The Brooklyn, New York, organization Shalom Bayis ("household peace" in Hebrew) closed down its 24-hour mistress hotline in January after an unfavorable story about it appeared in the New York Daily News. A spokesman said the hotline's purpose was to place its 40 volunteer mistresses with unsatisfied husbands in order to stop the "plague of divorce" affecting Jewish couples. Though the organization claimed to take no fee for its services, it admitted that after the Daily News story most of the callers were single or happily married men who just wanted sex.
One man, one vote: Because of an obscure state constitutional amendment, the terms of office of the four incumbents on the Loretto, Kentucky, city council automatically expired in November without the knowledge of most voters or politicians. Travis Greenwell, 23, voting by absentee ballot and perhaps the only person in town (population 800) who read the voting literature, cast the only votes in the election. For the four slots, he wrote in the names of his mother, his uncle, a friend, and a local character who runs a hardware store. (All except the hardware store owner declined to serve.)
Wrong place, wrong time: Phoenix cosmetic surgeon Steven Locniker, wanted for failure to pay child support, was arrested in September after officials learned he was Cosmopolitan magazine's "Bachelor of the Month." In October Thomas Georgevitch, 22, wanted for impersonating a police officer, was arrested in Bay Shore, New York, after a detective heard him call in to a radio station to request a song (Johnny Rivers's "Secret Agent Man"). And Tom Tipton, 63, wanted on two warrants in Minneapolis, was arrested in November when a sheriff's officer recognized him as the man singing the national anthem before the Vikings-Broncos football game.
The Litigious Society
Chris Morris filed a $1 million lawsuit against the state of Michigan in November, claiming that he caught a cold while viewing an art exhibit in the rotunda of the state capitol in Lansing.
Dale L. Larson's $41,000 trial-court award was upheld in October by a Wisconsin appeals court, which agreed that the Indianhead golf course in Wausau was 51 percent responsible for Larson's needing nine root canals and 23 dental crowns. Larson had tripped on his golf spikes and fallen facedown on a brick path outside the clubhouse, which he argued wouldn't have happened if the path had been a smooth concrete sidewalk. The trial court had ruled that only 49 percent of the accident was due to the fact that Larson consumed 13 drinks that day.
Andrew Daniels filed a $500,000 lawsuit against M&M/Mars Company and a Cleveland retailer because one of the Peanut M&Ms he bit down on had no peanut in it, causing him to bite through his lip and need surgery. One claim against the retailer is "failure to inspect" the candy.
In August Julie Leach filed a lawsuit in Macomb County, Michigan, seeking at least $10,000 from the owners of a beagle named Patch, which Leach said was constantly goading her German shepherd, Holly, into chasing him. In 1995 Holly was run over by a car and killed while pursuing Patch, and Leach blames Patch's owners for permitting their dog to harass Holly.
In July Alex Alzaldua filed a $25,000 lawsuit against Dennis Hickey in Raymondville, Texas, claiming he suffered injuries after he "suddenly without warning" tripped over Hickey's dog in Hickey's kitchen. The suit states that Hickey should've warned Alzaldua of "the dog's propensity of lying in certain areas" and that he was walking in the kitchen "at his own risk."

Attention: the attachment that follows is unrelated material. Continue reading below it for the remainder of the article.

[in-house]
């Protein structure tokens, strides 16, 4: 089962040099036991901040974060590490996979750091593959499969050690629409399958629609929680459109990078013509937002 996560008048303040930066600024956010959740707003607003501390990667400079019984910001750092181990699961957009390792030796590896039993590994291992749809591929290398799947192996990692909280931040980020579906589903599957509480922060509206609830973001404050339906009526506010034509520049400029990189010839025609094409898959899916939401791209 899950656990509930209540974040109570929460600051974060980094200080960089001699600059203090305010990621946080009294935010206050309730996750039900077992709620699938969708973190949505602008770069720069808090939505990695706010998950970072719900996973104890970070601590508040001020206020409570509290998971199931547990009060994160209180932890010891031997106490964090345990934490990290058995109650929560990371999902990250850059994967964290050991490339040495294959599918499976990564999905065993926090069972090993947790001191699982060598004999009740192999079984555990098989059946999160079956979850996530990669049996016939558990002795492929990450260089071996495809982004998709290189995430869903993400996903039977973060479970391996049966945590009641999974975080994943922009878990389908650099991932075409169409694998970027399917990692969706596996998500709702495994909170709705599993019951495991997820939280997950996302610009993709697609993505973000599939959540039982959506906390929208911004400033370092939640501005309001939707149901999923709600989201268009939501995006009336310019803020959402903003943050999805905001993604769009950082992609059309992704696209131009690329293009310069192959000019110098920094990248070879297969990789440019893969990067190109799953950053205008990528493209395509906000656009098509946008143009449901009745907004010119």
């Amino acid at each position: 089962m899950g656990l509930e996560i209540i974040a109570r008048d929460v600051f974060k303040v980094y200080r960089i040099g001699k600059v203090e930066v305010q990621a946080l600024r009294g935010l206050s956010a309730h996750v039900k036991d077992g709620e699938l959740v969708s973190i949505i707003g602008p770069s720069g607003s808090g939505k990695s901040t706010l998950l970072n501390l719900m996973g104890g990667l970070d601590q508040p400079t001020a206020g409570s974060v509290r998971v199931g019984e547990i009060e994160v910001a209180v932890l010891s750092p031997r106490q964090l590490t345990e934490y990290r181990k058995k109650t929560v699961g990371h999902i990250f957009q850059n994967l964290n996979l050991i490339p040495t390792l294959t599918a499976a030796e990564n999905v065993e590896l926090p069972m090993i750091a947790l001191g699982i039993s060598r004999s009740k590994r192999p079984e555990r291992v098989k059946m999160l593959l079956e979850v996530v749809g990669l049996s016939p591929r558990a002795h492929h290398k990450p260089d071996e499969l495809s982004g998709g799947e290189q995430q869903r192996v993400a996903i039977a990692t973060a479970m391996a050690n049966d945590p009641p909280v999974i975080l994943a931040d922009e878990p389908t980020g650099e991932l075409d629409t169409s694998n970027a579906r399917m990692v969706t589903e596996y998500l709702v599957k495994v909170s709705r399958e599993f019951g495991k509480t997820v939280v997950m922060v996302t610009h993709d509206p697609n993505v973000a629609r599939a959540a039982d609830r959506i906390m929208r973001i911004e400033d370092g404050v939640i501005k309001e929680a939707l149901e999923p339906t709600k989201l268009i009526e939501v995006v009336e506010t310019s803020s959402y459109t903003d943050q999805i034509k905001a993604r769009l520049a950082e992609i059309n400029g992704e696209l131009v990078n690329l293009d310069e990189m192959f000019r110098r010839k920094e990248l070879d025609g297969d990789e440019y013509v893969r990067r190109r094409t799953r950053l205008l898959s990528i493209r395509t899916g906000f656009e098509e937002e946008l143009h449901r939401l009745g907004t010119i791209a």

Cliches Come to Life
Trucker Franciszek Zygadlo was committed to a mental institution in Rochester, New York, in November after he led police on a high-speed chase in his trailerless cab for 280 miles. According to police, after finally driving the truck into Irondequoit Bay, Zygadlo ran toward the officers and proclaimed himself a hero for defusing a bomb on the truck that he said would've exploded if he had slowed to less than 40 miles an hour.
In October firefighters in Las Cruces, New Mexico, took two hours to extinguish a fire at the Cal-Compack Foods plant that started when a silo full of red chile powder grew so hot it began to smolder.
In August the Carons of Sandown, New Hampshire, were granted an extension in filing their quarterly federal income-tax forms after they discovered that their home had been ransacked by the family's pet pygmy goats while they were on vacation. Among the items the goats had eaten were toilet-bowl cleaner, a lampshade, a telephone directory, and all of the family's income-tax paperwork.
In November Jeen Han, 22, was charged in Irvine, California, with conspiracy to commit murder. According to police, Han plotted to kill her twin sister, Sunny, after she found out that Sunny had snitched about her stealing credit cards. Police said that the "evil twin" had planned on assuming the "good twin's" identity.
Thinning the Herd
In November a 60-year-old Polish man in the village of Kosianka Trojanowka was accidentally shot to death by two homemade guns he had mounted on his garage door to ward off trespassers (just 2 of 28 booby traps in his house). And in Slidell, Louisiana, in December, Jason Jinks, 20, opened his car door and backed up at 25 miles an hour in order to look for his hat, which had fallen off. When he hit the brakes he fell out on his head; he died three days later.
Longtime Belleville prison inmate Kelvin Lewis, asked by the Belleville Journal in January to evaluate the jail's new black-and-white, thick-horizontal-striped uniforms, graded them an 11 on a 10-point scale. Said Lewis, "I like their style. The younger generation will like [the rolled-up cuffs]."
Send your weird news to Chuck Shepherd, Chicago Reader, 11 E. Illinois, Chicago 60611.
Art accompanying story in printed newspaper (not available in this archive): illustration by Shawn Belshwender.